Woman with a scarf tied around her neck smiles softly.
Deputy Director, Programs & Interim Accessibility Coordinator
Two men, one in a wheelchair, and two women, one with an arm amputation, are on a stage. Title of the report between their heads, "Art in the Service of Understanding."

We are pleased to present the summary of learning from Art in the Service of Understanding, a convening held March 10 – 12, 2017.  NEFA partnered with HowlRound, and is deeply appreciative of this collaboration that made the event possible, especially the brilliant leadership of Jamie Gahlon, HowlRound’s Senior Creative Producer.  Gratitude is also due to our funders: the Doris Duke Charitable Foundation, the Andrew W. Mellon Foundation and the National Endowment for the Arts.

The convening was inspired by five projects that received grants from NEFA’s National Theater Project and National Dance Project since 2010:

  • Healing Wars, led by Liz Lerman
  • Speed Killed my Cousin, led by Linda Parris Bailey and Carpetbag Theater and directed by Andrea Assaf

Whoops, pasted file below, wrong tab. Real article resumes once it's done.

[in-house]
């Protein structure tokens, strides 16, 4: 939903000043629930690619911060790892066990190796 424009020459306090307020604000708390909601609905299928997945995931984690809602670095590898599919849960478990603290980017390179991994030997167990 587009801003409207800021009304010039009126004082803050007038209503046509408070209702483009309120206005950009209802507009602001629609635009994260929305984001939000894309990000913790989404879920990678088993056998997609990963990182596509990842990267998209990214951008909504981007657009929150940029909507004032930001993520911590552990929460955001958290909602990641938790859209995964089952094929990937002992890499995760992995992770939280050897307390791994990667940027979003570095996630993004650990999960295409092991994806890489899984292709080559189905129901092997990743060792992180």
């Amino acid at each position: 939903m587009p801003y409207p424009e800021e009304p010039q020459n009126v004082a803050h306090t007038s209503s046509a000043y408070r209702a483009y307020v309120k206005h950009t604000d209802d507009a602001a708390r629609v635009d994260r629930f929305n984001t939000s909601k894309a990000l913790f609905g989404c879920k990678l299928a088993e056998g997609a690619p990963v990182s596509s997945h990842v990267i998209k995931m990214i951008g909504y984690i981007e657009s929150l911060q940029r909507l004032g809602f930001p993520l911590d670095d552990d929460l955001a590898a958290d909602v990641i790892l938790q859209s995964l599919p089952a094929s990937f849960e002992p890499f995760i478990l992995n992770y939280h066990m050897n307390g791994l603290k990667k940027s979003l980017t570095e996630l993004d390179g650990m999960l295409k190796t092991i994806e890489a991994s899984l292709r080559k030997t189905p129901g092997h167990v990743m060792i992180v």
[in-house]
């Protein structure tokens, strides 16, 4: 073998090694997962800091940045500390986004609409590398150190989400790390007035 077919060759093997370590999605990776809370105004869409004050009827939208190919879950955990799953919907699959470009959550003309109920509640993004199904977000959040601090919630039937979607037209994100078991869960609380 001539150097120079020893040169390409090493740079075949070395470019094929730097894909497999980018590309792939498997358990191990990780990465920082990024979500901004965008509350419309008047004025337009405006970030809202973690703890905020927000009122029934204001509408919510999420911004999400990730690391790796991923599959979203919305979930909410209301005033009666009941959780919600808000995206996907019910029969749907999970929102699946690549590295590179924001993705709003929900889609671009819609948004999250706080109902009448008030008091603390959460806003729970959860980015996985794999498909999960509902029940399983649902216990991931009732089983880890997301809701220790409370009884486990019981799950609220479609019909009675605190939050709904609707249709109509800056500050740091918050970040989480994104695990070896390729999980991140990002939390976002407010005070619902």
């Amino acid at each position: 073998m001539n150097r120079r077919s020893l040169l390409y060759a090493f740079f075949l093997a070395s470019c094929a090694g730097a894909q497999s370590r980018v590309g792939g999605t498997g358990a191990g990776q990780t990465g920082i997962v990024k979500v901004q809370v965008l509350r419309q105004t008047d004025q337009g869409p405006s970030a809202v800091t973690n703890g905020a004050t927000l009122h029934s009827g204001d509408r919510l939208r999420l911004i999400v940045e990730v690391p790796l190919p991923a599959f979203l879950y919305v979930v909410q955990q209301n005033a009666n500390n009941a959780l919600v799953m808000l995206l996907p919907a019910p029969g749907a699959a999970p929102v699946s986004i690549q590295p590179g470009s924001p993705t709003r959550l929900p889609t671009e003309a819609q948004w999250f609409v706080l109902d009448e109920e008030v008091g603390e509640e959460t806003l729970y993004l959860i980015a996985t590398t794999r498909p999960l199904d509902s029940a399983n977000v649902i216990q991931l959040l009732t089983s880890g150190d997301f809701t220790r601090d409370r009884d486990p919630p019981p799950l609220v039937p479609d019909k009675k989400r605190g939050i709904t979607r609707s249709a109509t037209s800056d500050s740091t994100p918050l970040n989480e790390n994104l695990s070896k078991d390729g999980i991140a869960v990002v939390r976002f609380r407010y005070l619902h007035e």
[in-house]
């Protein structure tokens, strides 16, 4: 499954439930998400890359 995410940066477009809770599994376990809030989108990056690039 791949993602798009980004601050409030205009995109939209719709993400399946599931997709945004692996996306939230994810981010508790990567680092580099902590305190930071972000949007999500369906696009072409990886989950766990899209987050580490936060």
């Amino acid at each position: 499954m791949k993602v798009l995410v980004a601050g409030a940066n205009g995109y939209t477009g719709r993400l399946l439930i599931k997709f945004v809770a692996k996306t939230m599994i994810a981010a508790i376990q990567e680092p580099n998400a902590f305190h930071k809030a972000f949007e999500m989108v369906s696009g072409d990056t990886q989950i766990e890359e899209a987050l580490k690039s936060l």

• ReEntry, led by KJ Sanchez and American Records Theater
  • Basetrack LIVE, led by Anne Hamburger and En Garde Productions
  • to go again, led by Axis Dance Company and choreographed by Joe Goode

Performances of these works framed the discussion during the three-day convening which was attended by over 75 participants representing a range of backgrounds, professional areas, and relationships to the topic including: artists, active military personnel, veterans, arts presenters, health care practitioners and funders.

Art in the Service of Understanding aimed to:

  • Advance knowledge of the role of art in building bridges between military and civilian communities
  • Frame methodologies for artist-military collaborations
  • Focus stakeholders on priorities for further investment in this field of work.

NEFA’s desired outcomes were:

  • A shared understanding of why participants come to this work, and a sense of community amongst participants;
  • A shared understanding of how to break down assumptions and build trust between artists, arts presenters, and military communities that don’t often partner;
  • And clarity on practices and shared learning from practitioners working in this field so that they can be shared more widely.

Maureen White documented the full convening, and has synthesized the learning into a report that we believe addresses these outcomes and will further the important efforts of artists in creating work in deep collaboration with military and veterans’ communities. 

Read the report >>